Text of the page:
|Subject: East Timor peacekeeping
United Nations Ends East Timor Peacekeeping Mission, Body Says
May 20 (Bloomberg) -- The United Nations will end its peacekeeping mission in East Timor today, marking the country's transition to a viable and peaceful state, the international body said in a statement.
East Timor President Xanana Gusmao and the UN's special representative Sukehiro Hasegawa held a ceremony in the capital, Dili, yesterday to bid farewell to the peacekeepers who have kept the country secure since 24 years of Indonesian rule ended in bloodshed and widespread destruction in 1999.
``Even as this is a sad occasion as we mark the end of an important phase of UN involvement in Timor-Leste, it is, on the other hand, an occasion to celebrate,'' Hasagawa said yesterday at the ceremony according, to the body's news service.
East Timor, a country of about 1 million people, voted for independence from Indonesia in a 1999 referendum, after which pro- Indonesia groups destroyed about 70 percent of local property and killed more than 1,400 people. The United Nations administered the territory after the vote and East Timor became independent in May 2002. Indonesia invaded the former Portuguese colony in 1975.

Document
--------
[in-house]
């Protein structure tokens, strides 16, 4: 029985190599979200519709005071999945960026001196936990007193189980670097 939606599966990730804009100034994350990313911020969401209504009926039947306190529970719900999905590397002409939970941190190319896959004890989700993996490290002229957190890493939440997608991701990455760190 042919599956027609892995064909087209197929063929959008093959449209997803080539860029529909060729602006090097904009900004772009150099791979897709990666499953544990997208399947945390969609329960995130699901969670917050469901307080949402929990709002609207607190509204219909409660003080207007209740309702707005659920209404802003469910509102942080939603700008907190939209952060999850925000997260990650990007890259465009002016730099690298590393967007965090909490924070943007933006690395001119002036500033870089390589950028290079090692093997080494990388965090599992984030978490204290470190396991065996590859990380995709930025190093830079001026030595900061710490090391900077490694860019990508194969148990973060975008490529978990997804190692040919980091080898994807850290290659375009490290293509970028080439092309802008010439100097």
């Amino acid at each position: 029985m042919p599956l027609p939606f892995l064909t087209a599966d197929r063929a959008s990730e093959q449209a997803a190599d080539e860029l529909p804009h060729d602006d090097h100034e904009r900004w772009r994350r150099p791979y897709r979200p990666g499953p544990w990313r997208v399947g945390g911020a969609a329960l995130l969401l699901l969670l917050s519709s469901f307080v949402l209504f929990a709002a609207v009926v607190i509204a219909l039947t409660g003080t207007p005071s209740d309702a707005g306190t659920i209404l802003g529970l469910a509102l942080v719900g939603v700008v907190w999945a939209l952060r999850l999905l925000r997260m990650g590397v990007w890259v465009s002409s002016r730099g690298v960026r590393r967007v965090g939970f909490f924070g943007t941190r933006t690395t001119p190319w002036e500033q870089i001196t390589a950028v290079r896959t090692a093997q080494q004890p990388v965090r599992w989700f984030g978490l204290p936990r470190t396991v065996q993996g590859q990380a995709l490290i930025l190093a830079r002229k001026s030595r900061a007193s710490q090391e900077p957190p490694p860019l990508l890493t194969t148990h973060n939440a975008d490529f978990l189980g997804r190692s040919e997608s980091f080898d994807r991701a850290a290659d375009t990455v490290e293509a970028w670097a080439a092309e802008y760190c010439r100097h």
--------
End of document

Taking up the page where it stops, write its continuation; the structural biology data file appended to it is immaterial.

A team of UN advisers will remain in the country for one year until May 20, 2006, the body said.
Indonesia and East Timor in March established a truth council to address the killings and other abuses during Indonesian rule.
The council is inadequate because it hasn't the power to recommend prosecutions for human rights abuses committed during East Timor's independence process, a justice group said.
The Indonesian and East Timor parliaments must change the terms of the Commission for Truth and Friendship, the International Center for Transitional Justice, said on March 10.
The agency, which helps countries trying to organize legal cases against people accused of human rights abuses during mass atrocities, has been working with the UN in East Timor, also known as Timor-Leste.
More than 250,000 people were forcibly displaced in East Timor in 1999 and the pro-Indonesian militias were accused of shooting, beating and raping thousands of victims. Two independent inquiries in 1999 said the Indonesian army and militias were implicated in human rights abuses.
``Despite these findings, all but one of the accused subsequently brought before the ad hoc human rights court in Jakarta were acquitted,'' the International Centre said.
East Timor needs international support to ensure its security and stability is maintained, UN Secretary General Kofi Annan said in February.
Annan recommended in a report to the Security Council that the UN mission be extended by a year until May 2006 because the authorities need assistance with border controls, developing a police force and ensuring that human rights and democratic governance are observed.